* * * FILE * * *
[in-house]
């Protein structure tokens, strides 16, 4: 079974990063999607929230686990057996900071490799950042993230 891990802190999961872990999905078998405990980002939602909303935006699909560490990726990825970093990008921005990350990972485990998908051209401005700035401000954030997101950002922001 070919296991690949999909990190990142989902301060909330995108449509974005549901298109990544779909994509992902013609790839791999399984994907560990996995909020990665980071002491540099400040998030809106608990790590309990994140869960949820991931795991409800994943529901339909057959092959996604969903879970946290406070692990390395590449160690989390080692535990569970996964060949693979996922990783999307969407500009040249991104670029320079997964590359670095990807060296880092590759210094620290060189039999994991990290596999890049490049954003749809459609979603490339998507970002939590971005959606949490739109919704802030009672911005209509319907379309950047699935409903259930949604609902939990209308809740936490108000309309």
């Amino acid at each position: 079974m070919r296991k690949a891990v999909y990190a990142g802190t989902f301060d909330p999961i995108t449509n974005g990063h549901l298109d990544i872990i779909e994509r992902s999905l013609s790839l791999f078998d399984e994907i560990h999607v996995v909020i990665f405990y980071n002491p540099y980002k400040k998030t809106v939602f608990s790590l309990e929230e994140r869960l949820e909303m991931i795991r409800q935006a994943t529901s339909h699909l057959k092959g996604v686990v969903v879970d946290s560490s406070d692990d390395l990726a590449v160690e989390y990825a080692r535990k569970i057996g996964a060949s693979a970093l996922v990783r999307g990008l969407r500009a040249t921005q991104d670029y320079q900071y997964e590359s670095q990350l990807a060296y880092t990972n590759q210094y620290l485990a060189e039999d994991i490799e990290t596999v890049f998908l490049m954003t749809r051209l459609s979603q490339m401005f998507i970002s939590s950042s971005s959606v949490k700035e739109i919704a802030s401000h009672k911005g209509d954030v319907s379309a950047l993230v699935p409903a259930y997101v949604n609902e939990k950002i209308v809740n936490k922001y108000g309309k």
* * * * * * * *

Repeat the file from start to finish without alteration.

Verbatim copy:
[in-house]
């Protein structure tokens, strides 16, 4: 079974990063999607929230686990057996900071490799950042993230 891990802190999961872990999905078998405990980002939602909303935006699909560490990726990825970093990008921005990350990972485990998908051209401005700035401000954030997101950002922001 070919296991690949999909990190990142989902301060909330995108449509974005549901298109990544779909994509992902013609790839791999399984994907560990996995909020990665980071002491540099400040998030809106608990790590309990994140869960949820991931795991409800994943529901339909057959092959996604969903879970946290406070692990390395590449160690989390080692535990569970996964060949693979996922990783999307969407500009040249991104670029320079997964590359670095990807060296880092590759210094620290060189039999994991990290596999890049490049954003749809459609979603490339998507970002939590971005959606949490739109919704802030009672911005209509319907379309950047699935409903259930949604609902939990209308809740936490108000309309």
């Amino acid at each position: 079974m070919r296991k690949a891990v999909y990190a990142g802190t989902f301060d909330p999961i995108t449509n974005g990063h549901l298109d990544i872990i779909e994509r992902s999905l013609s790839l791999f078998d399984e994907i560990h999607v996995v909020i990665f405990y980071n002491p540099y980002k400040k998030t809106v939602f608990s790590l309990e929230e994140r869960l949820e909303m991931i795991r409800q935006a994943t529901s339909h699909l057959k092959g996604v686990v969903v879970d946290s560490s406070d692990d390395l990726a590449v160690e989390y990825a080692r535990k569970i057996g996964a060949s693979a970093l996922v990783r999307g990008l969407r500009a040249t921005q991104d670029y320079q900071y997964e590359s670095q990350l990807a060296y880092t990972n590759q210094y620290l485990a060189e039999d994991i490799e990290t596999v890049f998908l490049m954003t749809r051209l459609s979603q490339m401005f998507i970002s939590s950042s971005s959606v949490k700035e739109i919704a802030s401000h009672k911005g209509d954030v319907s379309a950047l993230v699935p409903a259930y997101v949604n609902e939990k950002i209308v809740n936490k922001y108000g309309k």